[Editor’s Note: This article is part of “Peer Review,” an ongoing series in which we commission scientists to write about topics in film or television. Elia Kazan's 1950 film noir PANIC IN THE STREETS, about an outbreak of pneumonic plague, has newfound resonance in the midst of the coronavirus pandemic. Sidney Perkowitz, Candler Professor of Physics Emeritus at Emory University, writes here about the similarities and differences between the efforts to contain the plague depicted in the film and the real-life coronavirus pandemic.]
In the history of film there are depictions of dystopias, such as the world after climate change, giving viewers a safe way to consider potentially awful outcomes for humanity. As we worry about the global crisis of COVID-19 and its unknown future, it’s natural to seek movies that offer insight into pandemics. The list of such films can begin with the classic horror story NOSFERATU (1922), where the vampire Count Orlok, together with rats carrying a plague, bring death to a small, 19th century, German town. Fleas from rats spread the real disease called plague, the cause of the Black Death that killed much of the European populace in the 1300s. Three decades after Nosferatu, the 1950 film PANIC IN THE STREETS brings plague to a big 20th century American city. Plague is not the coronavirus, yet this film shows their shared features and can illuminate issues with the response to our current viral pandemic.
Panic in the Streets was director Elia Kazan’s sixth feature film, sandwiched between his better-known, Oscar-winning landmarks GENTLEMAN'S AGREEMENT (1947), A STREETCAR NAMED DESIRE (1951), and ON THE WATERFRONT (1954)–although it too won an Oscar for Best Motion Picture Story. Shot in black-and-white, noir style, on location in New Orleans, PANIC IN THE STREETS begins with a poker game near the city’s docks. The big winner is Kochak, newly arrived in the city, but he is ill with flu-like symptoms and soon leaves with his winnings. The other players are gangsters and their leader Blackie (Jack Palance in his screen debut) and two of his hoodlums follow Kochak. After Blackie shoots and kills Kochak and takes the money, his henchmen dispose of the body.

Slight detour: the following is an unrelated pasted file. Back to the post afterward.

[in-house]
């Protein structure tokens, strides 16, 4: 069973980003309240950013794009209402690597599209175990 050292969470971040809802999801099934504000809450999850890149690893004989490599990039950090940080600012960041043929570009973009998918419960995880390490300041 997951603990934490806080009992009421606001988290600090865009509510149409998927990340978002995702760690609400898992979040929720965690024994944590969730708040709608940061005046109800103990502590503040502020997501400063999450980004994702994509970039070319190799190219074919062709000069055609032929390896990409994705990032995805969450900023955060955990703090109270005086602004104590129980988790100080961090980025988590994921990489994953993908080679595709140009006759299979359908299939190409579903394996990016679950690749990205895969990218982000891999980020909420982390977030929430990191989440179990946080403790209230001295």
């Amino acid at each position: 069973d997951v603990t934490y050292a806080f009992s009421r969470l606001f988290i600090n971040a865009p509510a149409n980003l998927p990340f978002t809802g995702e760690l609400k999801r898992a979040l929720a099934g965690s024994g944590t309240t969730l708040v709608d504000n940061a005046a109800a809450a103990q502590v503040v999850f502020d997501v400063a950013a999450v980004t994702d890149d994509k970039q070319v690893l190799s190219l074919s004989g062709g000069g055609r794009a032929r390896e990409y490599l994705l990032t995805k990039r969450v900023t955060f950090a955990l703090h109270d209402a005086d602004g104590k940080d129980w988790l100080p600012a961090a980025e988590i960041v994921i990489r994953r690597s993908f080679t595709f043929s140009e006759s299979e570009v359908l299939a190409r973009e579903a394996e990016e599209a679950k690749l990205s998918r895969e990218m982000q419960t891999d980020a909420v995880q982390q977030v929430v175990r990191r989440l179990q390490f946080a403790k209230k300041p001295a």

When the body is found and the police surgeon examines it, he sees something that makes him call in Dr. Clinton Reed (Richard Widmark) of the uniformed U.S. Public Health Service. Reed finds that the dead man was sick with pneumonic plague, which is easily transmitted between people. Immediately worried that the disease may spread to others in the population, Reed orders the body cremated and inoculates everyone who has been near it with the antibiotic streptomycin.
Richard Widmark as Dr. Clinton Reed
Despite these measures, Reed fears that the murderer and any accomplices are infected and must be found in order to fully control the disease’s outbreak. As he forcefully tells the city’s mayor and other officials, plague is a serious matter. It caused the Black Death and can still bite. In 1924, 26 people in Los Angeles died of pneumonic plague, the most dangerous form that can spread person-to-person “like the common cold…on the breath, sneezes or sputum of the sick.” “I may be an alarmist,” adds Reed, but if plague “ever gets loose it can spread over the entire country.” Plague develops and spreads rapidly, so police have only 48 hours to solve the crime. To deflect blame over not yet doing this, the police chief insists that the victim died by gunshot, not from illness, but then reluctantly assigns police captain Tom Warren (Paul Douglas) to find the murderer.